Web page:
Papacy

Pope St. Martin, Martyr for the Truth

Today is the feast of Pope St. Martin I, the last Pope to be venerated as a martyr in the Catholic Church. If you don’t know the story of Pope Martin I, you’re probably not alone. And if you’re assuming right now that he was killed during a persecution by a pagan Roman emperor or by invading barbarians, you’re probably […]

"Get Behind Me Satan" by Ilya Repin [Public domain], via Wikimedia Commons

Peter, the Rock

No sooner does Jesus praise Peter’s confession at Caesarea Philippi and dub him “the Rock” than he rebukes him as the devil or Satan.  Peter had confessed Jesus to be the Messiah.  But his idea of what it meant to be the Christ left no room for suffering, sacrifice or the way of the cross as the cost of discipleship. […]

Saint Peter

Peter, the Pope and the Keys

When we think about the Pope, we often think of the Vatican.  But the roots of the Papacy are in the Old Testament as well as in the Gospel story of Jesus changing Simon’s name to Peter and giving him the keys of the Kingdom of Heaven. Reflection on the Mass readings for the Twenty-first Sunday in Ordinary Time (Year […]

Photography © by Andy Coan

When the Lord asks, “Do you love me?”

On many occasions I’ve heard non-Catholics object to the papacy.  Often, they say something like this: “I just can’t believe that one man on earth, the Pope, is holier than everyone else.”  So who ever said that being sinless is either a prerequisite or a consequence of being named Pope? For the Pope, the bishop of Rome, is the successor […]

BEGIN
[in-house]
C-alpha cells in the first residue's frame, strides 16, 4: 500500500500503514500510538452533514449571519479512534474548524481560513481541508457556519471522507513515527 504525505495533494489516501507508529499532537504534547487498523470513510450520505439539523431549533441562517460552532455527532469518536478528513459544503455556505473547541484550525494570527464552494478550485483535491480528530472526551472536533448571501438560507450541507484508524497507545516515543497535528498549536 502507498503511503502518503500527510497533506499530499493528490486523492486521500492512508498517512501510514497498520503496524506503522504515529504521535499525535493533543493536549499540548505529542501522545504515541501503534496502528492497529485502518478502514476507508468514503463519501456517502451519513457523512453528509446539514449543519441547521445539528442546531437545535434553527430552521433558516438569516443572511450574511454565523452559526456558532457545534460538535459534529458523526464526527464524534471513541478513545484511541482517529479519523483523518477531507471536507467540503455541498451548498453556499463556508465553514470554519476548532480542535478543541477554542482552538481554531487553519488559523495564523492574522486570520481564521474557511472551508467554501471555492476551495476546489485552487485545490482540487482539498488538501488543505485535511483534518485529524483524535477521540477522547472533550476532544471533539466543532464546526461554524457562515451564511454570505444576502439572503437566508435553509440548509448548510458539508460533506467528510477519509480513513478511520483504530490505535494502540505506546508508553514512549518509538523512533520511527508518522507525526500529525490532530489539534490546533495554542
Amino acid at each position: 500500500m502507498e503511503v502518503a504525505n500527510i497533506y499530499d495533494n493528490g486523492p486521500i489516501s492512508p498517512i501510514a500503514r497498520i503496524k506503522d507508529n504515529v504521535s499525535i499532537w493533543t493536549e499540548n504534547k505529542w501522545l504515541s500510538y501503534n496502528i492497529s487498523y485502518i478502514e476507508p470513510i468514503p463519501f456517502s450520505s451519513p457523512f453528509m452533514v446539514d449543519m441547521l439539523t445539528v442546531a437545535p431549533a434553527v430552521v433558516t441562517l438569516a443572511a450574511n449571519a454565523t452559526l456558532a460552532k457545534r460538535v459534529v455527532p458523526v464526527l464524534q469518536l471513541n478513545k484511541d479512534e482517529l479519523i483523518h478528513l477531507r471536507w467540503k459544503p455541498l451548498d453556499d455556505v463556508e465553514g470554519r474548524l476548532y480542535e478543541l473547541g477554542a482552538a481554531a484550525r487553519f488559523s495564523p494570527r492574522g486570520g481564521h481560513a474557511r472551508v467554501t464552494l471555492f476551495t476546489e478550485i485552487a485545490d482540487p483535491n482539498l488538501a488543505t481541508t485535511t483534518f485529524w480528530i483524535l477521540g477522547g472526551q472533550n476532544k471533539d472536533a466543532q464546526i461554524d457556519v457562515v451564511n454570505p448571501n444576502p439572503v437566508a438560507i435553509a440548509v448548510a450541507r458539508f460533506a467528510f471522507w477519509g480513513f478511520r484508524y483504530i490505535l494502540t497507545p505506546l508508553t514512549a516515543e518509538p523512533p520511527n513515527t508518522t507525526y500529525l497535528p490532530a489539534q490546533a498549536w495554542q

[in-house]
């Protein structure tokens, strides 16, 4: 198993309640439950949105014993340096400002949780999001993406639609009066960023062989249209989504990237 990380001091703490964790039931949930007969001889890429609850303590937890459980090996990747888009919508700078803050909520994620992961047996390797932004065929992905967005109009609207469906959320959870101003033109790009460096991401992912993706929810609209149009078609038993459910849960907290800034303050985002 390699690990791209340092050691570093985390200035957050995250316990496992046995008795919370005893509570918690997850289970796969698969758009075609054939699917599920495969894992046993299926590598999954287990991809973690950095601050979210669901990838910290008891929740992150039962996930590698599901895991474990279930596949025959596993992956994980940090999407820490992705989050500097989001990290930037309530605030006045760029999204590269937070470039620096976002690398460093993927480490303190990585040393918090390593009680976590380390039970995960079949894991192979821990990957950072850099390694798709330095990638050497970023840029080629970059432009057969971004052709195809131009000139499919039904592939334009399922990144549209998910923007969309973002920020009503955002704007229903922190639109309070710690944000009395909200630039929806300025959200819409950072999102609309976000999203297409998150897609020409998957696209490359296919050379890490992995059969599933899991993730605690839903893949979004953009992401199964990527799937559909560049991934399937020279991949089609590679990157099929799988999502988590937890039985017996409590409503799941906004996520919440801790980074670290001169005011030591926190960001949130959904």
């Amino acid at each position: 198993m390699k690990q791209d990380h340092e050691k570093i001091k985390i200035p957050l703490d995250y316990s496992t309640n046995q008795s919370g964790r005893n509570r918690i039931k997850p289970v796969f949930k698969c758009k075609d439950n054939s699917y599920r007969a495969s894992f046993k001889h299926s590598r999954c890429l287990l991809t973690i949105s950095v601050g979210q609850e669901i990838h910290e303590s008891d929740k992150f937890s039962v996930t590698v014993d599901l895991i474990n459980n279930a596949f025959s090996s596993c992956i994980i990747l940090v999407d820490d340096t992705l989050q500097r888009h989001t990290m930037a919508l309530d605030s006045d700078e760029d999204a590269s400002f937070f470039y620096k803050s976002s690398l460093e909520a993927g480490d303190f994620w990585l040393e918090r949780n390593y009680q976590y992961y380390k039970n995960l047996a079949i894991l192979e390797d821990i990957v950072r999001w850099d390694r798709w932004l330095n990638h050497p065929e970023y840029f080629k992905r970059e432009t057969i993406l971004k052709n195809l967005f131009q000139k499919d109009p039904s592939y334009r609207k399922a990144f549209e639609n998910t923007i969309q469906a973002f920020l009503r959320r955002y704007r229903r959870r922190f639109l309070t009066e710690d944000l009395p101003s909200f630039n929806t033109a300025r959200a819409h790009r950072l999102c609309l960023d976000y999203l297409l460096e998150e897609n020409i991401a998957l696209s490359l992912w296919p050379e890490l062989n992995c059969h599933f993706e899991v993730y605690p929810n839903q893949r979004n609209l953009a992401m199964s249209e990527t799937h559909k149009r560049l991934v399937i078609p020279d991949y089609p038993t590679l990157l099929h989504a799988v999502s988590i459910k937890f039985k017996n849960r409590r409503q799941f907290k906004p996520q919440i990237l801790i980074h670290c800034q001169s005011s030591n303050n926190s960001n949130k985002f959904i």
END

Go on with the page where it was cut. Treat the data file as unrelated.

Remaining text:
Photography © by Andy Coan

The Way of the Cross and the Road to Salvation

Truth in advertising — after all the glowing reports of the benefits of a product, potential side effects need to be mentioned. Informed consent — before surgery, patients have to be told of all the things that could possibly go wrong. That way, they have the chance to opt out before it’s too late. As soon had the truth came out at […]

Photography © by Andy Coan

The Biblical Roots of the Papacy

“More Catholic than the Pope?” There is nothing more quintessentially Catholic than the Papacy. When we think “Catholic,” we think Rome, the Vatican, the dome of St. Peters. But the roots of the papacy actually go back to Jerusalem and the messiah-kings who ruled there. Like most heads of state, David and his descendants, the anointed kings of Judah, realized […]

Night image of St. Peter's Basilica, Ponte Sant’Angelo and Tiber River in Rome, Italy.

Daily Catholic Quote from St. Ireneaus

“Having founded and built the Church, the blessed apostles entrusted the episcopal office to Linus, who is mentioned by Paul in the Epistles to Timothy; Linus was succeeded by Anacletus; after him, in the third place from the apostles, the bishopric fell to Clement, who had seen the blessed apostles and conversed with them, and still had their preaching ringing […]

Broken Arrow and the Chalice of Dreams

“I’m sorry, this Church is Lutheran,” said the little lady who was busy organizing books in each pew, “there are only two Catholic Churches in Copenhagen and the nearest is 3 blocks away.” “Okay, thanks,” I responded, “I traveled in from the States and I was looking for Mass.  This looks so Catholic, sorry,” I uttered in the doorway assuming […]

Do you love me?

On many occasions I’ve heard non-Catholics object to the papacy.  Often, they say something like this: “I just can’t believe that one man on earth, the Pope, is holier than everyone else.”  So who ever said that being sinless is either a prerequisite or a consequence of being named Pope? For the Pope, the bishop of Rome, is the successor […]

His Holiness Benedict XVI

One Catholic Media Person’s Experience of Covering Breaking Papal History

I went to bed on Sunday, February 10, all keyed up for a busy week as a member of the Catholic media.  After all, Ash Wednesday was mere days away, and for someone with plenty of segments to cover, this meant that the news drought between the March for Life and Lent would be over, and I’d not have to […]